In the Japanese movie I watched about supermarkets, there was a scene where a middle-aged woman was sharing her excitement for the giant Japanese scallion she found, which inspired her to make a specific dish.
Growing up in Japan, I remember the adults getting excited about certain vegetables, like scallion, daikon, eggplant, turnip, and mushroom. I ate them regularly, too, but I did not share their excitement. McDonald’s cheeseburger seemed a lot more exciting. Oddly, now in my middle age, I too feel excited about these vegetables.
Typically in Western cuisines, vegetables play supporting roles, and meat plays lead characters. Because of this, I realized I don’t know much about how these vegetables taste by themselves. For instance, I just learned how zucchini tastes by itself. In contrast, I know how a piece of steak tastes by itself very well.
To some extent, this must be true for getting to know people. Because the lead characters of Hollywood movies are usually attractive, we know about beautiful people’s lives very well. Films like Eighth Grade and Welcome to the Dollhouse are refreshing because we rarely see stories told from the point of view of unattractive people.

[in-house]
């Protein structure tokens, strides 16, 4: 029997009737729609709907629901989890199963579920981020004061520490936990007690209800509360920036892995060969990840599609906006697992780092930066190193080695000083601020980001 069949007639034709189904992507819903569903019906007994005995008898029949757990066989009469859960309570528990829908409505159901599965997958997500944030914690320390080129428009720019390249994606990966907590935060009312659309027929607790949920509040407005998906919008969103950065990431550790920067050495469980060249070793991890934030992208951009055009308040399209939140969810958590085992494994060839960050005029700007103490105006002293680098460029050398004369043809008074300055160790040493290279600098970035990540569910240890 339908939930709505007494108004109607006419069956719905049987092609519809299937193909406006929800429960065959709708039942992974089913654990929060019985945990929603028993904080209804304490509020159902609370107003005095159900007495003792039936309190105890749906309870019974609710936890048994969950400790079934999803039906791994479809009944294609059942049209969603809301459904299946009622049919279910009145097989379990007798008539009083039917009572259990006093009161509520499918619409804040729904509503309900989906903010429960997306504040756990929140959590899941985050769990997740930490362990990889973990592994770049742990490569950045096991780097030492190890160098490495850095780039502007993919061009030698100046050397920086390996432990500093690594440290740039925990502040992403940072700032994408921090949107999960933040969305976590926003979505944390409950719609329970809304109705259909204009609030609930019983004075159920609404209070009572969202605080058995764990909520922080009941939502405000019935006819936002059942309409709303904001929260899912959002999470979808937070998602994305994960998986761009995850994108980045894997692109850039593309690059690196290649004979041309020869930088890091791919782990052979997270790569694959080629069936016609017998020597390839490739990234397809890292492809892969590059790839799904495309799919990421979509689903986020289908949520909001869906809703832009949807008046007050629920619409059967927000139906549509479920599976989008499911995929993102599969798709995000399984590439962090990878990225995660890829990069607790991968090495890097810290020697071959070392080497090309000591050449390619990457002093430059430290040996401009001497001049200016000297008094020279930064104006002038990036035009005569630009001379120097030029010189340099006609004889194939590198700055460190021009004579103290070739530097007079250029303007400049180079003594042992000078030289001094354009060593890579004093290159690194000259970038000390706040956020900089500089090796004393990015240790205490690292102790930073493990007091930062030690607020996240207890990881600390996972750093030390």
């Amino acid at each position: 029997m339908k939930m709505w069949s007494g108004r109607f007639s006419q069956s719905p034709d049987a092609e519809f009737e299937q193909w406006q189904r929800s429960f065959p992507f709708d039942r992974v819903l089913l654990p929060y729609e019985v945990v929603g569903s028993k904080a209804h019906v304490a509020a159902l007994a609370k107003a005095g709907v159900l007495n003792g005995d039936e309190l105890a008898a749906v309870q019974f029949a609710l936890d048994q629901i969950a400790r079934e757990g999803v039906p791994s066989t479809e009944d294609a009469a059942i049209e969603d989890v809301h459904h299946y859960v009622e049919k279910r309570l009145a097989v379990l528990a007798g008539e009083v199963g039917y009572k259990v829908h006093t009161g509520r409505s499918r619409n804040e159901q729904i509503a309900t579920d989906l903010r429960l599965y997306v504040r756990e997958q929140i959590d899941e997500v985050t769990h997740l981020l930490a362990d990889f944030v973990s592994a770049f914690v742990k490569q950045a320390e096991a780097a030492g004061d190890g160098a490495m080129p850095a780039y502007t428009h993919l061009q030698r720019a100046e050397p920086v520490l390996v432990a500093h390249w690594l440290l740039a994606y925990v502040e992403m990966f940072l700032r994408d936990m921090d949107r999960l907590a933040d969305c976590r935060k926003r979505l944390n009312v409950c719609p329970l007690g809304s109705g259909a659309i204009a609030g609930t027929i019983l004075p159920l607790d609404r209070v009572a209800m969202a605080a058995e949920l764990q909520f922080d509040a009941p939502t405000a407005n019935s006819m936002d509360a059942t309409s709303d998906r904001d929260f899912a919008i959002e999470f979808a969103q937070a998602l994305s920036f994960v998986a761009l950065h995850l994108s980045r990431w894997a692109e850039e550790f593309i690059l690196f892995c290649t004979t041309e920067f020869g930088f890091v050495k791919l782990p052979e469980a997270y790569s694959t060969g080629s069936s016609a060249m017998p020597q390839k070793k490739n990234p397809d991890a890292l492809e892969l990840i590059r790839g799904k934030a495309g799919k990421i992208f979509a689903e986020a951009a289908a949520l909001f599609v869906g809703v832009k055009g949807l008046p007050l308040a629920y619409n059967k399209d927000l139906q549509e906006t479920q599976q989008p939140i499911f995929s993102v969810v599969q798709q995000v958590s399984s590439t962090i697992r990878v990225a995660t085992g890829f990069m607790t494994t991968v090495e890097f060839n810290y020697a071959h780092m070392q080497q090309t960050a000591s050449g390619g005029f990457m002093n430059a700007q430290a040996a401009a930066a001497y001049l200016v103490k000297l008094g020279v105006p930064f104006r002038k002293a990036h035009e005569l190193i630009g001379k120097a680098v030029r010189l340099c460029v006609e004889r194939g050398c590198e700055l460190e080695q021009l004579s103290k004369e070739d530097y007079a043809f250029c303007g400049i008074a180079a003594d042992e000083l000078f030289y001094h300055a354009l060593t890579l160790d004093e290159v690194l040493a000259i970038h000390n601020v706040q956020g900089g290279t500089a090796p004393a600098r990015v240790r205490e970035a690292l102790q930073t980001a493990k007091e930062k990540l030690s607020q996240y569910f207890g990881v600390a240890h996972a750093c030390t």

When we are young, we are drawn to the shiniest objects, but we grow out of them once we see through their veneer. Cary Grant famously said, “Everyone wants to be Cary Grant. Even I want to be Cary Grant.” Lead roles in Hollywood movies are necessarily one-dimensional because they have to fulfill audience expectations. If they become too complex, they lose the audience. There is too much pressure on the lead characters to be certain ways that they cannot simply be who they are. In other words, everyone is invested in attractive people.
On the other hand, unattractive people are free to express themselves as they are, and over time, they develop unique depth and complexity. They do not have to live their lives serving others because there is less expectation for them to fill specific molds.
Beyond the glitz that attracts youth, beauty grows where we least expect it.
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